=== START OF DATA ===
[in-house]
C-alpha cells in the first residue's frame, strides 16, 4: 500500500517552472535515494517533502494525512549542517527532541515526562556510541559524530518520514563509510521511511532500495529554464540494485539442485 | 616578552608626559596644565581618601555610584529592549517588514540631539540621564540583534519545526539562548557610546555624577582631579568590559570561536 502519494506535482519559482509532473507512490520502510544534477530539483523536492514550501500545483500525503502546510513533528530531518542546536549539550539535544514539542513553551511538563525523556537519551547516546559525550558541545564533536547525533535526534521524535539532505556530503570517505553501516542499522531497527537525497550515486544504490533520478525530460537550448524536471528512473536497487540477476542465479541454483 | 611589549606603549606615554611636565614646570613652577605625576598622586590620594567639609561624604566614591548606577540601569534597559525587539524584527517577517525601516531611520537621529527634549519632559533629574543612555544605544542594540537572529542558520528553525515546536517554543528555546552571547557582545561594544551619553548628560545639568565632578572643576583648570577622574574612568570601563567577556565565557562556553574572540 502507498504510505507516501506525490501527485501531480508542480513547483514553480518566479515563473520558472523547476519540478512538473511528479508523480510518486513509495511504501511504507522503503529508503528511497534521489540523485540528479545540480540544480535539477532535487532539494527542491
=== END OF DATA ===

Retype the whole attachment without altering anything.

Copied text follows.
[in-house]
C-alpha cells in the first residue's frame, strides 16, 4: 500500500517552472535515494517533502494525512549542517527532541515526562556510541559524530518520514563509510521511511532500495529554464540494485539442485 | 616578552608626559596644565581618601555610584529592549517588514540631539540621564540583534519545526539562548557610546555624577582631579568590559570561536 502519494506535482519559482509532473507512490520502510544534477530539483523536492514550501500545483500525503502546510513533528530531518542546536549539550539535544514539542513553551511538563525523556537519551547516546559525550558541545564533536547525533535526534521524535539532505556530503570517505553501516542499522531497527537525497550515486544504490533520478525530460537550448524536471528512473536497487540477476542465479541454483 | 611589549606603549606615554611636565614646570613652577605625576598622586590620594567639609561624604566614591548606577540601569534597559525587539524584527517577517525601516531611520537621529527634549519632559533629574543612555544605544542594540537572529542558520528553525515546536517554543528555546552571547557582545561594544551619553548628560545639568565632578572643576583648570577622574574612568570601563567577556565565557562556553574572540 502507498504510505507516501506525490501527485501531480508542480513547483514553480518566479515563473520558472523547476519540478512538473511528479508523480510518486513509495511504501511504507522503503529508503528511497534521489540523485540528479545540480540544480535539477532535487532539494527542491